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*From*: Richard Sandiford <rdsandiford at googlemail dot com>*To*: Kenneth Zadeck <zadeck at naturalbridge dot com>*Cc*: Richard Biener <rguenther at suse dot de>, gcc-patches at gcc dot gnu dot org, Mike Stump <mikestump at comcast dot net>*Date*: Wed, 16 Oct 2013 19:45:22 +0100*Subject*: Re: [wide-int] int_traits <tree>*Authentication-results*: sourceware.org; auth=none*References*: <alpine dot LNX dot 2 dot 00 dot 1310161537220 dot 11149 at zhemvz dot fhfr dot qr> <525EB50F dot 2090003 at naturalbridge dot com>

Kenneth Zadeck <zadeck@naturalbridge.com> writes: >> I note that we immediately return in the above case, so >> >> if (precision < xprecision + HOST_BITS_PER_WIDE_INT) >> { >> len = wi::force_to_size (scratch, val, len, xprecision, >> precision, UNSIGNED); >> return wi::storage_ref (scratch, len, precision); >> } >> >> applies only when the desired precision is a multiple of a HWI. > yes >> I assume it adds that extra zero word in case the MSB is set, >> right? > yes >> I am confused about the condition written here and >> how we look at precision and not xprecision when deciding how >> to extend - given a 8-bit precision unsigned 0xff and precision == 64 >> we do not even consider sign-extending the value because we look >> at precision and not xprecision. Don't we need to look at >> xprecision here? > I do not think so. There are three cases here: > > 1) xprecision < precision: > say xprecision = 8 and precision = 32. > > The number is between 0 and 255 and after canonicalization the number > will be between 0 and 255. > > 2) xprecision == precision > not much to talk about here. > > 3) xprecision > precision > > We need to loose the upper bits of the input and it does not matter what > they were. The only thing that we are concerned about is that the > bits above what is now the sign bit pointed to by precision are matched > in the bits above precision. (3) is gone with the assert though. As mentioned in my message yesterday, I thought your new way of canonising unsigned tree constants meant that there was always an upper zero bit. Is that right? If so, xprecision < precision is a no-op, because the number always has the right form for wider precisions. The only difficult case is xprecision == precision, since then we need to peel off any upper -1 HWIs. If that's right and xprecision == precision can use val with an adjusted len, then... >> After all an assert precision == xprecision >> does not work in this routine. >> >> Quickly execute.exp tested only. >> >> To avoid code quality wreckage we have to implement a different way >> of allocating the 'scratch' storage of wide_int_ref_storage >> (well, ideally we wouldn't need it ...). I thought of simply >> allocating it via alloca (), but we need to do that in all >> callers that build a wide_int_ref (eventually via a hidden >> default arg). But as that's a template specialization of >> generic_wide_int ... so the option is to provide a function >> wrapper inside wi:: for this, like > I want richard and mike to be the people who respond to the next > point. I am not a c++ person and all of this storage manager layer > stuff gives me a headache. ...the use of the scratch array goes away completely for addr_wide_int and max_wide_int. If this code is on a hot path for wide_int then maybe we should simply require that wide_int operations involving trees have explicit extensions, like in rtl. (I.e. only do the implicit extension for addr_wide_int and max_wide_int.) I'm not opposed to going back to a separate scratch array if all else fails, but it's really ugly, so I'd like to look at the alternatives first... Thanks, Richard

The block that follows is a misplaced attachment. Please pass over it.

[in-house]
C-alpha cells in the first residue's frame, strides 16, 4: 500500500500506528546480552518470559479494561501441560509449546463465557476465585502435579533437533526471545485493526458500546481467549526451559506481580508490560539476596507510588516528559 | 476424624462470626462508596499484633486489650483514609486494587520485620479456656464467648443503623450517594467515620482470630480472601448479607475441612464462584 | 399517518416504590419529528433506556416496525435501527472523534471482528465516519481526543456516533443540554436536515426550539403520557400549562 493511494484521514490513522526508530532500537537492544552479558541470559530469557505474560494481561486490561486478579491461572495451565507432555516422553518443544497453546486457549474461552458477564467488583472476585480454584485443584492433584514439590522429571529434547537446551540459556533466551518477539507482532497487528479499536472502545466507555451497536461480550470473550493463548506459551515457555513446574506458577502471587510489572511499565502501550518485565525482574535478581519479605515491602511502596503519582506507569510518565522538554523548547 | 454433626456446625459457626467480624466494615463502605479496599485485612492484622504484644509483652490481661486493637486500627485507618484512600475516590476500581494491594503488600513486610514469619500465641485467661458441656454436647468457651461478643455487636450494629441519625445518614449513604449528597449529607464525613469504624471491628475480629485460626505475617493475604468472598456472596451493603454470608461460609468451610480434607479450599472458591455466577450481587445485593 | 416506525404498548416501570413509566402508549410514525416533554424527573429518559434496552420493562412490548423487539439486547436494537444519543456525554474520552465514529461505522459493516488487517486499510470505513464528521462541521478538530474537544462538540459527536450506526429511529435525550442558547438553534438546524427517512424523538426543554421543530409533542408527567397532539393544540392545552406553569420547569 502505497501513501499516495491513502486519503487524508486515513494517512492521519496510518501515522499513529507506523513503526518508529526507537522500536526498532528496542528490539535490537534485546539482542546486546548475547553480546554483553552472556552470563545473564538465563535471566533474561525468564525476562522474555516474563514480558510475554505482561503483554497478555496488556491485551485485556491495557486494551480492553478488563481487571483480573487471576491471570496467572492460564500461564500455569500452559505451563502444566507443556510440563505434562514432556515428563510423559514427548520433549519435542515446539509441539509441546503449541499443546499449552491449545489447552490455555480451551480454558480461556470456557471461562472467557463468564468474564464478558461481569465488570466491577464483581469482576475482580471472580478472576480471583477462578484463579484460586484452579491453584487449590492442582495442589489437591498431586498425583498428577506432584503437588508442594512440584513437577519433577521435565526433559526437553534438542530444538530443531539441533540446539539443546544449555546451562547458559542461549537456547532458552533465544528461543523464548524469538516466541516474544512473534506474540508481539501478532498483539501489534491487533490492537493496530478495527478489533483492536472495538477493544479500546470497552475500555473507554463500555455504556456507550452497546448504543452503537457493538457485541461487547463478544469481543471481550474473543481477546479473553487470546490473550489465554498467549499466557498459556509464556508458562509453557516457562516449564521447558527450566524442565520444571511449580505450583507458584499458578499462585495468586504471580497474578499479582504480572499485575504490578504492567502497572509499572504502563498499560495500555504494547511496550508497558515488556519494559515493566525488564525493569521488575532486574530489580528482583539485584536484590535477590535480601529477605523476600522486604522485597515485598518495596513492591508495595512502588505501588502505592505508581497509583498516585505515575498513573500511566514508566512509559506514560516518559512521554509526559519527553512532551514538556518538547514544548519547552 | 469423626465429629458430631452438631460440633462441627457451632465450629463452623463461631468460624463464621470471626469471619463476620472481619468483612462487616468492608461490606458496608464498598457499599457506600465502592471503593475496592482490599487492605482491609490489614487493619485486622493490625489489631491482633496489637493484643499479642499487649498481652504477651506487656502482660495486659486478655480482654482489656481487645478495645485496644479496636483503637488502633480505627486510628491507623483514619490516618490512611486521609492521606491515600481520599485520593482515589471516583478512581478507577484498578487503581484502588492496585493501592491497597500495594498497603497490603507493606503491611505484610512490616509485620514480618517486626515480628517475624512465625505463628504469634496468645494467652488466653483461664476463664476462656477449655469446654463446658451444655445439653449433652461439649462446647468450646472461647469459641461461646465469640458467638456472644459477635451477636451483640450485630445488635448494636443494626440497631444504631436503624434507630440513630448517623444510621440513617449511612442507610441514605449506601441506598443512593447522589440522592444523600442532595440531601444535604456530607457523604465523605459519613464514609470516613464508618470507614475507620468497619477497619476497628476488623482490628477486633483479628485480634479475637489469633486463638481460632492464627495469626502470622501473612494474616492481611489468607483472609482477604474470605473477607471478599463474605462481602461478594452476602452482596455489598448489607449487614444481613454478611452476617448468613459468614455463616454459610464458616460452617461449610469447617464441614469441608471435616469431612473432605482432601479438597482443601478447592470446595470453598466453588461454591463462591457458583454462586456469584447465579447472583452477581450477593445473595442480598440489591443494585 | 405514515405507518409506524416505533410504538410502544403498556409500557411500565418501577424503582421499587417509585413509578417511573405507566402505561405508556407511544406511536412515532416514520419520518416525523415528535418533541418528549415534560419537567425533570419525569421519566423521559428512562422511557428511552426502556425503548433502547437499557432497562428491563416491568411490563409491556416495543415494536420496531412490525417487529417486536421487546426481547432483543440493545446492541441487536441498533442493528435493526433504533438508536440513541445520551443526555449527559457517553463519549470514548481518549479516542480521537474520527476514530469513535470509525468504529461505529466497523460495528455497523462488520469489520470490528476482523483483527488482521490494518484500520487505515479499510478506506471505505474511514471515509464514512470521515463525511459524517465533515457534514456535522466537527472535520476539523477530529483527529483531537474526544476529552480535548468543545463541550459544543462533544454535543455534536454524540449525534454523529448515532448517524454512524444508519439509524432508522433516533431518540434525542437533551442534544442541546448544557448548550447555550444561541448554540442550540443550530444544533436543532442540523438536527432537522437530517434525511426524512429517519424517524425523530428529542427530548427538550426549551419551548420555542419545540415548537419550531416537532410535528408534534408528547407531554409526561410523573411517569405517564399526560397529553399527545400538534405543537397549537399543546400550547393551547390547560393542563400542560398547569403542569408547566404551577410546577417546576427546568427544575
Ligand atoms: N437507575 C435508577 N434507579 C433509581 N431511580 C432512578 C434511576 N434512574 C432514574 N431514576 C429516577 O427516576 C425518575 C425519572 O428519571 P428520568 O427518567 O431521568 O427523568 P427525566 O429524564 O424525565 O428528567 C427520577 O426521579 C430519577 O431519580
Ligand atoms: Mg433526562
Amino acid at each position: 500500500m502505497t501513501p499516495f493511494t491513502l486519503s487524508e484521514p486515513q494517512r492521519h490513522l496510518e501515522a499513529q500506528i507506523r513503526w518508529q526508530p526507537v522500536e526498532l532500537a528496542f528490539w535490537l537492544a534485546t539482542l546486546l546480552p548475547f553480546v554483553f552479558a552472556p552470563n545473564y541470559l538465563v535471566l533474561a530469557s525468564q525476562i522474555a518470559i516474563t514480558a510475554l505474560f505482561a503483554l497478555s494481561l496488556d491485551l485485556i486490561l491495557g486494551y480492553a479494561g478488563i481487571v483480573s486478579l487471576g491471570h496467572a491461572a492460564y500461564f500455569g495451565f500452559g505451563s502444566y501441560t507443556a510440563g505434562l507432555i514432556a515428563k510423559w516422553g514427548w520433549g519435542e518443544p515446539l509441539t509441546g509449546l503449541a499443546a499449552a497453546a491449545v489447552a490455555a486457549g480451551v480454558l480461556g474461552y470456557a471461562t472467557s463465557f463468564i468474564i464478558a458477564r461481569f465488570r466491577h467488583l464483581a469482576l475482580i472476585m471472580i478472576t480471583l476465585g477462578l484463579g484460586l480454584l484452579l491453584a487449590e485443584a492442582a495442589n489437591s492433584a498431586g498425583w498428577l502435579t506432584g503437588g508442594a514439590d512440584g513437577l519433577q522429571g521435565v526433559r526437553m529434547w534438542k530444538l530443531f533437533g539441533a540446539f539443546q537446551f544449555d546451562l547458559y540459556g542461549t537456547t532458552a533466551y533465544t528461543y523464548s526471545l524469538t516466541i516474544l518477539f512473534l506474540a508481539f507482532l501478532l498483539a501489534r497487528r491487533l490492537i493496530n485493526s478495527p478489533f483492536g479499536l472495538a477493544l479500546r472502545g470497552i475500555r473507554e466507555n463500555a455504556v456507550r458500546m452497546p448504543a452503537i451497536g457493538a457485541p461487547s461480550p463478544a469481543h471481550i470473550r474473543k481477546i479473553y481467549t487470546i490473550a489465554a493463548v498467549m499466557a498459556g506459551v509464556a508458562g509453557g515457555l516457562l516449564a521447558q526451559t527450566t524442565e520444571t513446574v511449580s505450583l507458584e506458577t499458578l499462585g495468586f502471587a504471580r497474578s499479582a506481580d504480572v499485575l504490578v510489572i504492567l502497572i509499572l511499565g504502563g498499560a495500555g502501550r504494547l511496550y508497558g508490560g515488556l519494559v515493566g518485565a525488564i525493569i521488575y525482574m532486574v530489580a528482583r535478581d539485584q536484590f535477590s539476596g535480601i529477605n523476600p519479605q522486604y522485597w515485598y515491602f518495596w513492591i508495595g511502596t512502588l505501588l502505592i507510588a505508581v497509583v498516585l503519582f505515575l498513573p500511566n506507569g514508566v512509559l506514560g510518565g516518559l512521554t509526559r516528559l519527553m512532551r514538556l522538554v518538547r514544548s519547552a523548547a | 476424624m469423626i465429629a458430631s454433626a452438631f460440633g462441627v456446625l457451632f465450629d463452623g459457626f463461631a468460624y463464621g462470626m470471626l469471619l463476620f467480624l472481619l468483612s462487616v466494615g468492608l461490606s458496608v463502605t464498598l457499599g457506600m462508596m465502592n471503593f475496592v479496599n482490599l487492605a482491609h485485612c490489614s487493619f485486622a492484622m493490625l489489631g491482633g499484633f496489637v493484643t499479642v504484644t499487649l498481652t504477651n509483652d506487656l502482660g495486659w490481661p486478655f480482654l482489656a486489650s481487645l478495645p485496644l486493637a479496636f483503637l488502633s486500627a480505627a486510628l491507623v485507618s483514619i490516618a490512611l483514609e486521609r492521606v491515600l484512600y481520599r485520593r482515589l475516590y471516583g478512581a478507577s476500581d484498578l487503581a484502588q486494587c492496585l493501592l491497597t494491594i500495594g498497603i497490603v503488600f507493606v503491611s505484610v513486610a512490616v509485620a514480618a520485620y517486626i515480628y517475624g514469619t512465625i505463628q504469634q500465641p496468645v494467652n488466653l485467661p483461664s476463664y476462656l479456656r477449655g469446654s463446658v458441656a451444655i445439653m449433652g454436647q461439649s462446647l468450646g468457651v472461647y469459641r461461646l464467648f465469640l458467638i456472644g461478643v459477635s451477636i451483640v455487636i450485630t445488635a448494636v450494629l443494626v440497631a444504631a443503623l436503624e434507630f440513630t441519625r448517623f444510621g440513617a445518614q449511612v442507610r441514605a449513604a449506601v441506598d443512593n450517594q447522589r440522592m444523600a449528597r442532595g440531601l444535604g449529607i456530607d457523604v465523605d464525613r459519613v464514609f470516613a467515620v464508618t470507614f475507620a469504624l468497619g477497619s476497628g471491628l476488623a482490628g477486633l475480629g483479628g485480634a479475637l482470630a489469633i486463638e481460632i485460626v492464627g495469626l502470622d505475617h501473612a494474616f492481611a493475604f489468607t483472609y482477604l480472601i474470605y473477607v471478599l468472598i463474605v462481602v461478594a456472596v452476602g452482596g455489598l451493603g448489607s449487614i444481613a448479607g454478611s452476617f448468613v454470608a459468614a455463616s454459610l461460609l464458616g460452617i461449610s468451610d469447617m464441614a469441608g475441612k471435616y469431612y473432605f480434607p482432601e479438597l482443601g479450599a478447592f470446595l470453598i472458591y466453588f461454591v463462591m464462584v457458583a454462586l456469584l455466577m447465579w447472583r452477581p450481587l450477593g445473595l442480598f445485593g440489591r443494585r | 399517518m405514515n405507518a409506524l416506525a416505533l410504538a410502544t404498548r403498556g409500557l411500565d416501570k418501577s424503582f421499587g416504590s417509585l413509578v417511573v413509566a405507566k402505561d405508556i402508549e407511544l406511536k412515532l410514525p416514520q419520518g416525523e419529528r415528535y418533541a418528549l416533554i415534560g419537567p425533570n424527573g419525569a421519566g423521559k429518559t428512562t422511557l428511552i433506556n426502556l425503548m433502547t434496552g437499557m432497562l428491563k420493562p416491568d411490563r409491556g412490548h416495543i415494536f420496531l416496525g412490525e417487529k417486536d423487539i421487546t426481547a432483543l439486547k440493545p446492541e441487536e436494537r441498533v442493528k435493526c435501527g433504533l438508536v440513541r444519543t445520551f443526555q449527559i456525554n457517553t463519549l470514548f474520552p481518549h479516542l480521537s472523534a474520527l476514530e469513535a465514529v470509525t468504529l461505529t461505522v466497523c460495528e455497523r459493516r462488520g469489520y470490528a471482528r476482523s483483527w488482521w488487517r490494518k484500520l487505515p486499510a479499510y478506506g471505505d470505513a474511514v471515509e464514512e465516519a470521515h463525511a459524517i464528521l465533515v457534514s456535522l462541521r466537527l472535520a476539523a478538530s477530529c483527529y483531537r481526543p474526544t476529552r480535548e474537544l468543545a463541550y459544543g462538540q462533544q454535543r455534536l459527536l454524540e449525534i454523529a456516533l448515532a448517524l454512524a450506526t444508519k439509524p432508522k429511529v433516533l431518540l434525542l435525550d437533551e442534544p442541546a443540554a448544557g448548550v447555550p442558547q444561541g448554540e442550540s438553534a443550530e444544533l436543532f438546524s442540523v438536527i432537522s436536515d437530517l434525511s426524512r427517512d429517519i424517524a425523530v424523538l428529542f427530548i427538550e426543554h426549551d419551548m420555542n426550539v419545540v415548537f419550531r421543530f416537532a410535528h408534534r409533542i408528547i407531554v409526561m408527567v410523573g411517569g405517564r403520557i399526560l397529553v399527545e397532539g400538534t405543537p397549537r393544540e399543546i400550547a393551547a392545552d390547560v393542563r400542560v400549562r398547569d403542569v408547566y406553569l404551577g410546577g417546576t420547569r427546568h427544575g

**Follow-Ups**:**Re: [wide-int] int_traits <tree>***From:*Kenneth Zadeck

**References**:**[wide-int] int_traits <tree>***From:*Richard Biener

**Re: [wide-int] int_traits <tree>***From:*Kenneth Zadeck

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